Same sex marriage also poses the risk of creating state defined morality. The people of the several states have had the law trampled by judicial fiat, and the will of the people has now been altered to become the will of the courts. State defined morality is dangerous for the simple fact that, when the government can define what is and isn't moral, then the government has the power to control all aspects of our public and private lives.

This explains one reason why modern liberalism, and especially the gay rights movement, is anti-religious. These groups of people want more control over our lives, not less.

While same sex attraction may or may not be inborn, the outward expression of sexual preference is a moral question and not a question of innate consequence, nor is it a civil right. The same is true of the outward expression of heterosexuality as well.

Here are some examples to illustrate the differences:
  • Being black is not a moral question. Being a black rioter in St. Louis is.
  • Being a woman is not a moral question. Being a pro-abortion feminist is.
  • Having sexual feelings is not a moral question. The media's hypersexualization of children is.
  • Having same sex attraction is not a moral question. Preaching an ideology based on sexual preference in order to change the definition of marriage is.
Like it or not, homosexual behavior (not just same-sex attraction) crosses the social boundaries of moral custom and moral behavior. To claim homosexual behavior is akin to race or gender is to propose a false analogy. There is no such thing as equality of morality. Yet gay activists will insist that their particular moral ideal must be the only valid moral standard and therefore must be protected by law.

This is not a question of fairness or equality. This is a question of moral dictatorship - the exact same problem gay activists accuse religious conservatives of having. It is a misguided ideal at best and  duplicitous power-mongering at worst.

This is no longer a private matter of same sex attraction and private sexual preference. Gay activists have turned their ideology into a public desire to impose legally their version of morality.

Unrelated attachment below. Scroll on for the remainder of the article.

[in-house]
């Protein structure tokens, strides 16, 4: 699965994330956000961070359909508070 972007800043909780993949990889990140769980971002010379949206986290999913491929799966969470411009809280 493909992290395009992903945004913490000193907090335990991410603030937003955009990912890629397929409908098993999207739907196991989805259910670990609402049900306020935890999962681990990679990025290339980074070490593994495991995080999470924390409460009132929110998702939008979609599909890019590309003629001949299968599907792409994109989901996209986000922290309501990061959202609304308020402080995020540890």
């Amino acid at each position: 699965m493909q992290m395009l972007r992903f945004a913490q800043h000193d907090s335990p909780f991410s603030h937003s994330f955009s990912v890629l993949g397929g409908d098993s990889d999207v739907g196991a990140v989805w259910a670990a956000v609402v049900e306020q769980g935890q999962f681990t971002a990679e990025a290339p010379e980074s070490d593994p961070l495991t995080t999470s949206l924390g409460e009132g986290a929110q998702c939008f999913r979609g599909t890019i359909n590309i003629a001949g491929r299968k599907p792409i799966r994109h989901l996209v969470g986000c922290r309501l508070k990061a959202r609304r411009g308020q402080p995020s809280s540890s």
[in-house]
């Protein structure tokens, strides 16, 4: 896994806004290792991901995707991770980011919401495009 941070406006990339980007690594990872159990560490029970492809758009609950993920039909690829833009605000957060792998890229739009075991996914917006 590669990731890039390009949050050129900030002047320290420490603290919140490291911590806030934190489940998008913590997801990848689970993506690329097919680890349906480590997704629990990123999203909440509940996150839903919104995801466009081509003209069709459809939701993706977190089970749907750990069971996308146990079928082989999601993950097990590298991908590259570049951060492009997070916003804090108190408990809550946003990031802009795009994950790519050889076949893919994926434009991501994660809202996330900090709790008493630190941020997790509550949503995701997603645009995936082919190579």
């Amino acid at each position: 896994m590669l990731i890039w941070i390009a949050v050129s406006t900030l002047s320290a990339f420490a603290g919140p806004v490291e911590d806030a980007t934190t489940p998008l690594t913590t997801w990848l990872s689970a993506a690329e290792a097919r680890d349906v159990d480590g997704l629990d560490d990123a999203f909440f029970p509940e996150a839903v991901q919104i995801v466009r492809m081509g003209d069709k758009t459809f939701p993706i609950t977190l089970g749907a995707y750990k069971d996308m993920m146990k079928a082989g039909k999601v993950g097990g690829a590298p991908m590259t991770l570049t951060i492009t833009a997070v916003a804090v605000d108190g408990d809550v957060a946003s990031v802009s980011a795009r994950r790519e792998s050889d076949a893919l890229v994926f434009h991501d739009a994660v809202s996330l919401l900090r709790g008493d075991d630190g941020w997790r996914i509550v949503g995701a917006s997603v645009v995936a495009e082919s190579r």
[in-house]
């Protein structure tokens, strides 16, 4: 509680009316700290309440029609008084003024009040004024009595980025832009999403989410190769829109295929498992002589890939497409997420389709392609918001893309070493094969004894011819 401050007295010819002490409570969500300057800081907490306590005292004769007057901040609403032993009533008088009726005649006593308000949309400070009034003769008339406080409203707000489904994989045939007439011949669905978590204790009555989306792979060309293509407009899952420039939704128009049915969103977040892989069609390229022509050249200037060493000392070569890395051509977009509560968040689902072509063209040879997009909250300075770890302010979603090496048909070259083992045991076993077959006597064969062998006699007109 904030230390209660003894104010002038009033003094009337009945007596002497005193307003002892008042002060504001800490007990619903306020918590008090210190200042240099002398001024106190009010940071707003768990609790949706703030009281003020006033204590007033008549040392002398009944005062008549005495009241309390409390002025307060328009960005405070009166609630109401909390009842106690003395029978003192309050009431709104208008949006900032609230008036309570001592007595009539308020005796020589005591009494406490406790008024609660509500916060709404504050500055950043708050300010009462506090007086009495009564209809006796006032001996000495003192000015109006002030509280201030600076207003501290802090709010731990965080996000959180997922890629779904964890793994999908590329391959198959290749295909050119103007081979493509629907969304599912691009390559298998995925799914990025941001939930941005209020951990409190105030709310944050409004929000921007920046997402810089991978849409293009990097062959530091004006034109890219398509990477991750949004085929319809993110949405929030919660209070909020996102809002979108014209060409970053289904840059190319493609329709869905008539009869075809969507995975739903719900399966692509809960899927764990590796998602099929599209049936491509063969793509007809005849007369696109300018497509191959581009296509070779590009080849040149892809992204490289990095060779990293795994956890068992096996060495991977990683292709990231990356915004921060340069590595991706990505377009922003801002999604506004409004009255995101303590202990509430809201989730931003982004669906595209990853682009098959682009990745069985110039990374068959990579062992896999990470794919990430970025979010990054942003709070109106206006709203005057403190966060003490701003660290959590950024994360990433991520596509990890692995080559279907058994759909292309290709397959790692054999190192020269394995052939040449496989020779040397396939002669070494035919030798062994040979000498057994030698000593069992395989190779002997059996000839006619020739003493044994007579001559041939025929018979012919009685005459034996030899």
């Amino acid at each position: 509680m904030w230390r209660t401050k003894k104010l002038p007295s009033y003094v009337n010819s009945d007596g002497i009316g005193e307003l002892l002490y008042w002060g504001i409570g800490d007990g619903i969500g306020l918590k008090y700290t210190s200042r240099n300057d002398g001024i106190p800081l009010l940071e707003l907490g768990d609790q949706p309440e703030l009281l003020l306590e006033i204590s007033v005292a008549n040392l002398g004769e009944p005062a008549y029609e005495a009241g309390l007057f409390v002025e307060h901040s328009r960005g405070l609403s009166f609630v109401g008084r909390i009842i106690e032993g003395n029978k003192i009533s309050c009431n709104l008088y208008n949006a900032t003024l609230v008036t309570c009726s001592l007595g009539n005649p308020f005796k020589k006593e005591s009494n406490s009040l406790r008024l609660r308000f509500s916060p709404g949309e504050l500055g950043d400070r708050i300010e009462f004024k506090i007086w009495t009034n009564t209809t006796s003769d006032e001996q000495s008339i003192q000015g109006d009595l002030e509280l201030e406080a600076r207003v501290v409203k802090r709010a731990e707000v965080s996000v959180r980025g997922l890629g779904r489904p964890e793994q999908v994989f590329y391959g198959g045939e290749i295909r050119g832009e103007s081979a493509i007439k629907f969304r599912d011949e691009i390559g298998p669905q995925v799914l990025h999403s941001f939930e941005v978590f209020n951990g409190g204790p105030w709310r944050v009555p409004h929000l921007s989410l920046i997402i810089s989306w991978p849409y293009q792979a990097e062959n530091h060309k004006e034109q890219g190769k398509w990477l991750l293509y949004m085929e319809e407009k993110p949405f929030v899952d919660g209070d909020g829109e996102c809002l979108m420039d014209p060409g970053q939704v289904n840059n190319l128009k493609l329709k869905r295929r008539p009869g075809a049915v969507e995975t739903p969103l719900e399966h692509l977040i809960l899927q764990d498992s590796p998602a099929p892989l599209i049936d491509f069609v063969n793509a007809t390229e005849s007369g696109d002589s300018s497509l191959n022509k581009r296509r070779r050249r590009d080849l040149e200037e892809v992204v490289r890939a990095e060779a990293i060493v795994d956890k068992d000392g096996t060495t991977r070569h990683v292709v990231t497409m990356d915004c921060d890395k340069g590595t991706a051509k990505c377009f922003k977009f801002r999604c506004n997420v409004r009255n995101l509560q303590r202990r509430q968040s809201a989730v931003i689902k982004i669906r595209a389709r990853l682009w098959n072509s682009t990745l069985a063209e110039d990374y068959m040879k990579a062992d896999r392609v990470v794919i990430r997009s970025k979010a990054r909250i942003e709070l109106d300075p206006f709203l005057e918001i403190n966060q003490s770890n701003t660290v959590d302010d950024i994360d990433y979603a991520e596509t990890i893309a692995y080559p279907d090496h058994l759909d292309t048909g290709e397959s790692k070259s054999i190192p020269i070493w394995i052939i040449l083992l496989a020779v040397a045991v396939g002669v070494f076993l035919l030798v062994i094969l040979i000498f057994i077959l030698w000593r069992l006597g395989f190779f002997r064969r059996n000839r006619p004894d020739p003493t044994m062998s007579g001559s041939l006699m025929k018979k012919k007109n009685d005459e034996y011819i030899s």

Wednesday, October 15, 2014

One Second After and the Apocalypse

I just finished reading One Second After by William R. Forstchen. I also recently completed reading World War Z by Max Brooks. While not shining examples of literature (they were, after all, "bestsellers") they do pose an interesting question about the trend toward apocalyptic stories. (As a side note, I recommend One Second After, World War Z, not so much.)

Perhaps more common in the science fiction genre, but certainly leaking out into the mainstream with movies such as The Hunger Games, World War Z, or even Noah, today's audiences crave post-apocalyptic or dystopian stories. More and more, we see protagonists of disease, social dysfunction, zombies, space aliens, or government.

The trend toward these types of books and movies stems from a general fear and unease felt towards many situations that seem to be out of our control (wars and disease), as well as a general distrust in our current government. Instead of having well-defined enemies in our stories, today's stories create enemies out of nature, or in the case of zombie tales, out of the unnatural. Even the rash of superhero movies (mostly the Avenger franchise) have an unfocused and shifting threat, and evil powers behind the evil powers.

During the 1950s, with the threat of nuclear annihilation, space invader and monster stories were common. Today's world is even scarier than Cold War times, with threats, not just of nuclear war, but of unseen nuclear devastation (One Second After), disease (World War Z), and the collapse of a benign American government, forming an evil empire (The Hunger Games, The Giver, Divergent).

Note that many of these stories and movies speak to teen audiences, who currently suffer from a plague of stress-related maladies. Even today's teen romances are overshadowed by great evils that threaten to destroy everything. (Many teen romances center around the thrill and dangers of vampires or werewolves.)

Now let us look at the real world and those forces which have led modern storytellers to focus on bleak and horrifying devastation.

Forstchen published his book, One Second After, in 2009, in response to his own research into the possibility of an EMP strike against the United States. The story and its conclusions are very realistic, that such a strike could destroy the US, not by directly killing its people, but by removing the very things that allow us to live in the modern day: electricity, transportation, medicine.

It is a cautionary tale, given force when we judge its conclusions against the willful disregard of the Obama administration to protect the interests of the United States. By enforcing leftist dogmas and remaking the US after his own image, Obama has opened us up to some truly evil forces that threaten to collapse society, and hence, sacrifice the lives of Americans.

It's not just Mr. Obama, it is the dogmatic lies spread by modern socialists, university professors, anarchists, perverts, and the uninformed that have created such an uncertain world, that the only way some people can escape is through stories of its total destruction.

We now write, read, and watch such stories in the theater, if for no other reason, than to assure ourselves that human will can overcome the evils present in the world today.